Today, students in Program Improvement districts are treated to heaping mounds of reading drudgery and worksheets.  There are math worksheets and the unforgiving pace of constantly moving ahead regardless of mastery and leaving behind most of the class.  The second language learners are given ever more opportunities of re-teaching and more worksheets.  It is grim.  
And yes, I'm bothered. 
Real bothered.

I keep waiting for the big wigs to shout this insanity down.  But, how can you say out loud that you are against NCLB without looking like a teaching lightweight?

Of course, I am for high expectations and equal opportunity.  Who isn't?
But, I am not for condemning an entire segment of our society to educational gruel while the haves continue to have all of the enrichment and joy of learning.  

Most of you don't know education's dirty little secret because you are part of the lucky 20%.  Your district is wealthy or perhaps your children attend private school -- either way your child's school is full to the brim with opportunity, joy and educational privilege.  You naturally thought all children were given real opportunities for learning. Well, No Child Left Behind left behind an entire chunk of our population. Check out the drop out rates. 

And where is the grace in all of this?
It is in the incredible resilient spirit of both the students and teachers in the desperate schools.  After ten solid years of this, those teachers still come to school each day with hope in their heart and faith that their students can learn and grow even with drudgery.  They work to provide a moment of lightness: skipping to recess and calling it PE, singing while they take attendance, assigning the fun stuff for homework.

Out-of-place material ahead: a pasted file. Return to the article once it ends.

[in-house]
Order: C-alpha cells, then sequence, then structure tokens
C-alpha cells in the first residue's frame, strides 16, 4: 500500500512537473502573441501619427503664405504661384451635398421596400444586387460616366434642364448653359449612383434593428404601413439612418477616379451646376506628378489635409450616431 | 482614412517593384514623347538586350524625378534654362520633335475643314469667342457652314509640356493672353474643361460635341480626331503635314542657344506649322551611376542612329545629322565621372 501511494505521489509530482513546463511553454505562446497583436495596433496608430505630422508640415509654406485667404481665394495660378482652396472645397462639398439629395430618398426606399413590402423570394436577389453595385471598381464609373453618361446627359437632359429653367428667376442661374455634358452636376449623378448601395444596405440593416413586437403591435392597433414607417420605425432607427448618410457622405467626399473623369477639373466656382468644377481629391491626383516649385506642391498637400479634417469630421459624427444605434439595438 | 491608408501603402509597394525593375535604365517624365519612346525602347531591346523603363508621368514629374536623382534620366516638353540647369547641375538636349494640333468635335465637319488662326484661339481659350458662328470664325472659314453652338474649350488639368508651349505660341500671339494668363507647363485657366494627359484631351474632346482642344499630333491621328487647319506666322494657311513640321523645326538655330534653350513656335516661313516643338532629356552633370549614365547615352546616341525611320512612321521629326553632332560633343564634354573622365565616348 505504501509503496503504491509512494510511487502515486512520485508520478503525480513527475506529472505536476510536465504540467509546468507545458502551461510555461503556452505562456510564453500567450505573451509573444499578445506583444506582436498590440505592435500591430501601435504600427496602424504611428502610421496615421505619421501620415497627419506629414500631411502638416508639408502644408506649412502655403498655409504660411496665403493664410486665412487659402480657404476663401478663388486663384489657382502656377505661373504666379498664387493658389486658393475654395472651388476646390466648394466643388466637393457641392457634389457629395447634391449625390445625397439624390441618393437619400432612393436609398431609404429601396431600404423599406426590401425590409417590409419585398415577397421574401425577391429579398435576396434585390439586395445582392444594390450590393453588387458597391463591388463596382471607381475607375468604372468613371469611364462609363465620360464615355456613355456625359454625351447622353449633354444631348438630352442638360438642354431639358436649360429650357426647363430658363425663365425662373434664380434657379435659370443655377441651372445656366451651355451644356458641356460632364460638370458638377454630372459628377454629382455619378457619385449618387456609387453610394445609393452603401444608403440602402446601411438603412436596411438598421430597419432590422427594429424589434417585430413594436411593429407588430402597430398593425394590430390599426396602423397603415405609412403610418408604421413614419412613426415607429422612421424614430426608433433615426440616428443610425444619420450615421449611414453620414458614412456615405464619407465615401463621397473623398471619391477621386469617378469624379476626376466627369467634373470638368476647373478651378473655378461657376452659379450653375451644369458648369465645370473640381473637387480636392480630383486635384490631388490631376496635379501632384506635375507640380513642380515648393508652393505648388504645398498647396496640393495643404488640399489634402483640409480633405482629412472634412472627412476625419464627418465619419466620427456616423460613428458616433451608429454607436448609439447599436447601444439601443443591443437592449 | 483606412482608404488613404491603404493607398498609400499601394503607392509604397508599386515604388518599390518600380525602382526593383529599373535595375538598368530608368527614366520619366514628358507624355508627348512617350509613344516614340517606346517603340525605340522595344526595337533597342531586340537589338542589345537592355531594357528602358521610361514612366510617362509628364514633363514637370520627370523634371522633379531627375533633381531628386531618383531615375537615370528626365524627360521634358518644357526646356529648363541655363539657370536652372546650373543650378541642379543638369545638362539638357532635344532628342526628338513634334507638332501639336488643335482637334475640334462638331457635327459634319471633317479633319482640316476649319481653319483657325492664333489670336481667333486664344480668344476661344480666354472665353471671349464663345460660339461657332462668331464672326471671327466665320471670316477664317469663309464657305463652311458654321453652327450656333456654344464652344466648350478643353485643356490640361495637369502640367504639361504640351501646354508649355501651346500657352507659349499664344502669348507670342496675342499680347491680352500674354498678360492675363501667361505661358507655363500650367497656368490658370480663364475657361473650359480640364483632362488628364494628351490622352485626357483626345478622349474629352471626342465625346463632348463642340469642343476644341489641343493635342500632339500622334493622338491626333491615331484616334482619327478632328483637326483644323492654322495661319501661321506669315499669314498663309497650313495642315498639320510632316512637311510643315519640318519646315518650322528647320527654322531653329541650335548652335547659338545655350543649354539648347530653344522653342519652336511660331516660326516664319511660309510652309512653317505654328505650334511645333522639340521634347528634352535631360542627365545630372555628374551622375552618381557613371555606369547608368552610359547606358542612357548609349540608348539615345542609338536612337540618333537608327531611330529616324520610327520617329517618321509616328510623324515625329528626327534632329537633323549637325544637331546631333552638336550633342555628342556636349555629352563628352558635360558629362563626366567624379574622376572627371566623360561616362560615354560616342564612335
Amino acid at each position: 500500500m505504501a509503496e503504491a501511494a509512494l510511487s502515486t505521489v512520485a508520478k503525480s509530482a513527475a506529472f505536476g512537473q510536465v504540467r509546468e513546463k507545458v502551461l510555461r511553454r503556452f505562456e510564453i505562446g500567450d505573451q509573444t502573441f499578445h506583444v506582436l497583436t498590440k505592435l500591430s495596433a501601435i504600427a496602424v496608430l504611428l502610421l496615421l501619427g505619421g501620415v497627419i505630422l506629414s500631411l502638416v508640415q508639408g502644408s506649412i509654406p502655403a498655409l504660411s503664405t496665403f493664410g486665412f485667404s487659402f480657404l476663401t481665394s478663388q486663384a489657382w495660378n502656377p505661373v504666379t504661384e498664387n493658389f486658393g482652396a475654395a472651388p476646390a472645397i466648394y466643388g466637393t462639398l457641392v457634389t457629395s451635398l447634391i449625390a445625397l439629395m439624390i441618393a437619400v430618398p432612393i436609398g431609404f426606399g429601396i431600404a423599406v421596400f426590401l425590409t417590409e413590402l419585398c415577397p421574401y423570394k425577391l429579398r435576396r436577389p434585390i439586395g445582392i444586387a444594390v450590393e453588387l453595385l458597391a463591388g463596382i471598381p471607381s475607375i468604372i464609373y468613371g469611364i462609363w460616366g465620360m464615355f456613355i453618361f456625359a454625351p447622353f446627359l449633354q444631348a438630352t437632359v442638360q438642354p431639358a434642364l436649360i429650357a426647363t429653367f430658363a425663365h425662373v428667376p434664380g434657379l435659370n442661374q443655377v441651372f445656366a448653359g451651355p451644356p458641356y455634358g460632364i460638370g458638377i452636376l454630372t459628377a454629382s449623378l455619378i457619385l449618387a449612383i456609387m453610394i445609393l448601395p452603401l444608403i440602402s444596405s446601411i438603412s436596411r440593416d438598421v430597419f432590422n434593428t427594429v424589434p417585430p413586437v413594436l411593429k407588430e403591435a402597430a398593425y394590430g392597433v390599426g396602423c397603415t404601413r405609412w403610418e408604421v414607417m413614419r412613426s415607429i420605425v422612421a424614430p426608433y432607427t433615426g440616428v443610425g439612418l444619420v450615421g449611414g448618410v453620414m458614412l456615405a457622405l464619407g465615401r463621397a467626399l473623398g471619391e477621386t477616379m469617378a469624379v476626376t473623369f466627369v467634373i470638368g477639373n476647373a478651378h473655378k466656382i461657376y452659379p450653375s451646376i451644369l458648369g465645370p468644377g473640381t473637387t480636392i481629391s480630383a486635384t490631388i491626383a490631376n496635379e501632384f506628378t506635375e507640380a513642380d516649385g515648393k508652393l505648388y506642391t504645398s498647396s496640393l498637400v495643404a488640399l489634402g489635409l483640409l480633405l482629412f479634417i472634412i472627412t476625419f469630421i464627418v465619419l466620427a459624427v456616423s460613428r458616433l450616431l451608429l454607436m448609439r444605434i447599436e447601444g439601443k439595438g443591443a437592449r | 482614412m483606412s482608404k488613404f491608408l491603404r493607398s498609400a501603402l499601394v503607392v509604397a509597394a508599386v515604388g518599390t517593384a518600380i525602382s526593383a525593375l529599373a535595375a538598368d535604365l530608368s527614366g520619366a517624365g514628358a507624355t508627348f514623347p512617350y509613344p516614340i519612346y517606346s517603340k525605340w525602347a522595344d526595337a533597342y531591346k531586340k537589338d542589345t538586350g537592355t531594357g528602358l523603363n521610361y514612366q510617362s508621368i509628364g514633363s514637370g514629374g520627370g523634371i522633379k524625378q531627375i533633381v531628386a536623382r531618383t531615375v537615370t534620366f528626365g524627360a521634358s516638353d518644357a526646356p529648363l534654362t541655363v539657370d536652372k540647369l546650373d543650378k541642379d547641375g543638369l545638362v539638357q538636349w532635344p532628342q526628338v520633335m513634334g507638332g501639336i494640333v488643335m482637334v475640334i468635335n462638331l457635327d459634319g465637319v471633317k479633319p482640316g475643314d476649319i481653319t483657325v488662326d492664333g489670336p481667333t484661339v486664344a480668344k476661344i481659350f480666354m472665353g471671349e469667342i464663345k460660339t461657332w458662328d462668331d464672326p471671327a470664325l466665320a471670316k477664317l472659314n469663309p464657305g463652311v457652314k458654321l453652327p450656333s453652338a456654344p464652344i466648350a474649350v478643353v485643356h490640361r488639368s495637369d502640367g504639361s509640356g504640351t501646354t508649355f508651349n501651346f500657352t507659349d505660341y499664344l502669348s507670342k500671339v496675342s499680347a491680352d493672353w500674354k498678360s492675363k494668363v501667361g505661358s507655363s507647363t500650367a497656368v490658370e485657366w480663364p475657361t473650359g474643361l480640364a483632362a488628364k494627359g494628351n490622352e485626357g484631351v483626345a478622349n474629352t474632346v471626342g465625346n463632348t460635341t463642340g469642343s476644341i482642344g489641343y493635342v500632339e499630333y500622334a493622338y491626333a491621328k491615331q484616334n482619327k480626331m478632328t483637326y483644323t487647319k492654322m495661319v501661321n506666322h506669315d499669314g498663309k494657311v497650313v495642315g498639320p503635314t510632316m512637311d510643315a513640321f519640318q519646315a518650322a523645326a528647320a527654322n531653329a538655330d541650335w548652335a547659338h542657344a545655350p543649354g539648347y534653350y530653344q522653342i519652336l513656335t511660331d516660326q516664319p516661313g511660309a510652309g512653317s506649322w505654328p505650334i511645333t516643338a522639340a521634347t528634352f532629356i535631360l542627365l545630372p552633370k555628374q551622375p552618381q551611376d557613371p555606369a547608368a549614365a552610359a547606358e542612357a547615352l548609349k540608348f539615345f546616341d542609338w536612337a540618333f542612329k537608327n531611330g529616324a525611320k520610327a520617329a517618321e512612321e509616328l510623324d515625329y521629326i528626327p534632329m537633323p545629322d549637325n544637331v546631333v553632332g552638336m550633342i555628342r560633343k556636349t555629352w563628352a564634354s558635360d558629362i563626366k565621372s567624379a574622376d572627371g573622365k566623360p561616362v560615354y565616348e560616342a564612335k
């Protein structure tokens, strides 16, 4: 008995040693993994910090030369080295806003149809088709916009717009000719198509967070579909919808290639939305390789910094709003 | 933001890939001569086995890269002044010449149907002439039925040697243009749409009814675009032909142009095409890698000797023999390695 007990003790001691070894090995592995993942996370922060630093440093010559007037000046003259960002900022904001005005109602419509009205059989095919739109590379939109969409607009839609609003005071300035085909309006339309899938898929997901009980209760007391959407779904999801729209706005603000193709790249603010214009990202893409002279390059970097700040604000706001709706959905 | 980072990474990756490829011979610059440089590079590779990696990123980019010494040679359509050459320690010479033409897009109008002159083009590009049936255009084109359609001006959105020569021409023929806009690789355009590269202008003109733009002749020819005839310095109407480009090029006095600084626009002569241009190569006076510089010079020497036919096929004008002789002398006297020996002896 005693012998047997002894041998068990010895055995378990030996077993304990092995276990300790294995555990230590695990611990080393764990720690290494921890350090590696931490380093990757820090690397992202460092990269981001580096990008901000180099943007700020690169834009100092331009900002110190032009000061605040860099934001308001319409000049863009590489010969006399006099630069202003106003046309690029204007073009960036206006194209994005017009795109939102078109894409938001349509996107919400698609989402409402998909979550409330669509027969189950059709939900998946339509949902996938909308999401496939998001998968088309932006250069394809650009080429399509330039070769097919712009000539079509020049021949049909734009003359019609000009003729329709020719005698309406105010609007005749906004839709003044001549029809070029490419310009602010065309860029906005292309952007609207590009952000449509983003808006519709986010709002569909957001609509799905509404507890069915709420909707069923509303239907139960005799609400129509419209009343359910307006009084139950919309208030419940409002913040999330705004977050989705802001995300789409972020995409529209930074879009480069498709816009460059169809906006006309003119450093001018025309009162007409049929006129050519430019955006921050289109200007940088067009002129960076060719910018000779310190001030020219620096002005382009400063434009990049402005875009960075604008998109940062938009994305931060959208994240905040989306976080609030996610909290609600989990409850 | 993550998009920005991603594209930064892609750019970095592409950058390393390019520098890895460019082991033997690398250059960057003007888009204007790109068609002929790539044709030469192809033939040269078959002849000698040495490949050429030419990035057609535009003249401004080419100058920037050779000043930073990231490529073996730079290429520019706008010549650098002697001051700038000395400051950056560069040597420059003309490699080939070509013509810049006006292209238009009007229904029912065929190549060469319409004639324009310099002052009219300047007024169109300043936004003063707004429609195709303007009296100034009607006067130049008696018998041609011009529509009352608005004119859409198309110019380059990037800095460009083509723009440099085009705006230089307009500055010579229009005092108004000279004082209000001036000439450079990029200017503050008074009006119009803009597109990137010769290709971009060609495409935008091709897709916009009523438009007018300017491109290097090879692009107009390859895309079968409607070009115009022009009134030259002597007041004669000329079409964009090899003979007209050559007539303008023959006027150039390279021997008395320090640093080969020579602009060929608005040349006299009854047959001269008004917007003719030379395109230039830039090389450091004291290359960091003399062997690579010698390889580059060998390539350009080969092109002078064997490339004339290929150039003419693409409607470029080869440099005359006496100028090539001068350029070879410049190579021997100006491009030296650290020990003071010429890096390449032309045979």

The students still come to school with bright eyes and high hopes.  Their parents, with no real knowledge of the system, still put their faith in the school. 
Those teachers are heroes.
They haven't left town, retired or put their hands up in the air and waved a flag of surrender.
They are still there, regardless of the rancor, the disrespect and the impossibility of their situation.  
They believe in the kids.

And now here is the Kryptonite of No Child Left Behind that no one wants the poor and diverse to know:  we can dismantle it.  We have the power.  All we have to do is to choose not to take the test.  If enough parents make that choice, the test becomes invalid.  Suddenly, Program Improvement has no weight. 
Trust me.  No one wants you to know this or do this as a parent.   
There will be incredible push back and repercussions but what can be worse than TEN years of drudgery??? TEN more years?  Entire generations of learners thinking this is the only way?

I'm ready for a fight.  Bring it on.

As a parent at one of those schools, I'd opt out of the test. Bring the legislators with no educational knowledge to task.  Ask them to think up some new way to have high expectations and accountability.  I'm all for it.  I'm against teaching to the test and pure drudgery.
Our poorest, most disadvantaged kids need way more than that.  
They need the wonder and joy and excitement of school.

"Our lives begin to end the day we become silent about things that matter."
-- Martin Luther King, Jr.

Today, I'm not quiet any more.

1 comment:

  1. I love everything about this. It's all so true. Everything about it. We need to make HUGE changes in schools or else everything is going to go to poop. So perfectly expressed. More people need to hear this.